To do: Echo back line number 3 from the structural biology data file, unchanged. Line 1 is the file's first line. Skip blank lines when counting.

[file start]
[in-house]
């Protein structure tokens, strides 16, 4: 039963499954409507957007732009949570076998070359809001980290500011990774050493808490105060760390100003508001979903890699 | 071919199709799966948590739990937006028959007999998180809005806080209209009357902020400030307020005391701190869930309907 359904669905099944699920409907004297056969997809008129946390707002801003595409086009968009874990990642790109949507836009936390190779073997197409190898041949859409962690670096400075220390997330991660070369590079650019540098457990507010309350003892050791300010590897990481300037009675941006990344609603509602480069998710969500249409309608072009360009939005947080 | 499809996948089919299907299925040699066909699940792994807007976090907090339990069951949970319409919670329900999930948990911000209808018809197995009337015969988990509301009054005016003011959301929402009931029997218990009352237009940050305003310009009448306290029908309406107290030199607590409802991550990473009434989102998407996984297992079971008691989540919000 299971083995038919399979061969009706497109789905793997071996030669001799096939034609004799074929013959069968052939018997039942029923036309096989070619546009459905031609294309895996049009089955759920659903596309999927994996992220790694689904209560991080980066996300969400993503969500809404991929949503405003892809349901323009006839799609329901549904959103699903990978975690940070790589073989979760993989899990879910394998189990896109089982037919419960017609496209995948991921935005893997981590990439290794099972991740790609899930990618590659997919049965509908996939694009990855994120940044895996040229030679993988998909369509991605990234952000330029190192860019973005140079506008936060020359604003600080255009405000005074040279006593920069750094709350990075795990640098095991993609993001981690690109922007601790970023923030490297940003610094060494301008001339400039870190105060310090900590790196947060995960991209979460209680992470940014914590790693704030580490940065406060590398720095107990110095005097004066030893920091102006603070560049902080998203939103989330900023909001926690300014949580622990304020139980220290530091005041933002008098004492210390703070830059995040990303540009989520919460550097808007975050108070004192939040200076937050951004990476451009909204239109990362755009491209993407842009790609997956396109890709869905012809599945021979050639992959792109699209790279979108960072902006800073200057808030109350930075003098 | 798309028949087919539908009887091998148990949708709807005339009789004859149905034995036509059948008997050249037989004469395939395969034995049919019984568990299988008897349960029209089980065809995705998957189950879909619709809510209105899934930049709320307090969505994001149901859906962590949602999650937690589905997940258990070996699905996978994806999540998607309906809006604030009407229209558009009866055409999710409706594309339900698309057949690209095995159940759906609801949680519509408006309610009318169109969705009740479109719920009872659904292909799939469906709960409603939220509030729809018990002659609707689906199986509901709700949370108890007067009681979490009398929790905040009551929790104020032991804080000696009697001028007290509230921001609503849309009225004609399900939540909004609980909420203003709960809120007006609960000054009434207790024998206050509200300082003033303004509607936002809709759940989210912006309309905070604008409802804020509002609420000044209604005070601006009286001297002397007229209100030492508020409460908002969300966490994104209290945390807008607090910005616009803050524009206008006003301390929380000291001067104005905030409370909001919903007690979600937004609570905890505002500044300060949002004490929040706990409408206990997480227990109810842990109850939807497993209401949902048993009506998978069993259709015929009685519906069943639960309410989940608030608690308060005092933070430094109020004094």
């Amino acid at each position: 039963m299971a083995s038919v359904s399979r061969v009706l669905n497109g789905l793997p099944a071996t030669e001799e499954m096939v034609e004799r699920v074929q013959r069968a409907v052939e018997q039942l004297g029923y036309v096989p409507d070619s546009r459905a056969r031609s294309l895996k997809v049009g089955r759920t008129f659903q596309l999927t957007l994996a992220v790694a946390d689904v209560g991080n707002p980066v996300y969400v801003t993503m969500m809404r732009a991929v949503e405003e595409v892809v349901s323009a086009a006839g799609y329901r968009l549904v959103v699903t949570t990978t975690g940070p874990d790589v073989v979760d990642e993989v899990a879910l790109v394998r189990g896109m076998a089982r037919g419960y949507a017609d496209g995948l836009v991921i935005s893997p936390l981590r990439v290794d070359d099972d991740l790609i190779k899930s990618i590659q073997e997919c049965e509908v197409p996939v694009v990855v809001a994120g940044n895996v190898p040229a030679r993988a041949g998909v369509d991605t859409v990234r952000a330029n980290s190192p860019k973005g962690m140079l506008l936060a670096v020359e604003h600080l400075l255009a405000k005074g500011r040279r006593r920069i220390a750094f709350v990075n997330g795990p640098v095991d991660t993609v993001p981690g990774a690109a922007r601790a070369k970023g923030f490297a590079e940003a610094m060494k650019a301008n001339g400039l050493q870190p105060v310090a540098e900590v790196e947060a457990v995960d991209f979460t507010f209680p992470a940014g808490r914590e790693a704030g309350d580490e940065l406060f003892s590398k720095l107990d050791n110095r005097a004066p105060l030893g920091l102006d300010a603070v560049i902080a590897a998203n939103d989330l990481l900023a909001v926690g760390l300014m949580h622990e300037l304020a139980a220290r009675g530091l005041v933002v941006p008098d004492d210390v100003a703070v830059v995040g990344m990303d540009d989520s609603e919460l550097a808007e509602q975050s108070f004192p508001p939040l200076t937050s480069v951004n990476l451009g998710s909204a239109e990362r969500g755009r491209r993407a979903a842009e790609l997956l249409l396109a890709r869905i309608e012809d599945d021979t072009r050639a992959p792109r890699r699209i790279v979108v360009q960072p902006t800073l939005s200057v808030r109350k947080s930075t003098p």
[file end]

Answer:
């Amino acid at each position: 039963m299971a083995s038919v359904s399979r061969v009706l669905n497109g789905l793997p099944a071996t030669e001799e499954m096939v034609e004799r699920v074929q013959r069968a409907v052939e018997q039942l004297g029923y036309v096989p409507d070619s546009r459905a056969r031609s294309l895996k997809v049009g089955r759920t008129f659903q596309l999927t957007l994996a992220v790694a946390d689904v209560g991080n707002p980066v996300y969400v801003t993503m969500m809404r732009a991929v949503e405003e595409v892809v349901s323009a086009a006839g799609y329901r968009l549904v959103v699903t949570t990978t975690g940070p874990d790589v073989v979760d990642e993989v899990a879910l790109v394998r189990g896109m076998a089982r037919g419960y949507a017609d496209g995948l836009v991921i935005s893997p936390l981590r990439v290794d070359d099972d991740l790609i190779k899930s990618i590659q073997e997919c049965e509908v197409p996939v694009v990855v809001a994120g940044n895996v190898p040229a030679r993988a041949g998909v369509d991605t859409v990234r952000a330029n980290s190192p860019k973005g962690m140079l506008l936060a670096v020359e604003h600080l400075l255009a405000k005074g500011r040279r006593r920069i220390a750094f709350v990075n997330g795990p640098v095991d991660t993609v993001p981690g990774a690109a922007r601790a070369k970023g923030f490297a590079e940003a610094m060494k650019a301008n001339g400039l050493q870190p105060v310090a540098e900590v790196e947060a457990v995960d991209f979460t507010f209680p992470a940014g808490r914590e790693a704030g309350d580490e940065l406060f003892s590398k720095l107990d050791n110095r005097a004066p105060l030893g920091l102006d300010a603070v560049i902080a590897a998203n939103d989330l990481l900023a909001v926690g760390l300014m949580h622990e300037l304020a139980a220290r009675g530091l005041v933002v941006p008098d004492d210390v100003a703070v830059v995040g990344m990303d540009d989520s609603e919460l550097a808007e509602q975050s108070f004192p508001p939040l200076t937050s480069v951004n990476l451009g998710s909204a239109e990362r969500g755009r491209r993407a979903a842009e790609l997956l249409l396109a890709r869905i309608e012809d599945d021979t072009r050639a992959p792109r890699r699209i790279v979108v360009q960072p902006t800073l939005s200057v808030r109350k947080s930075t003098p």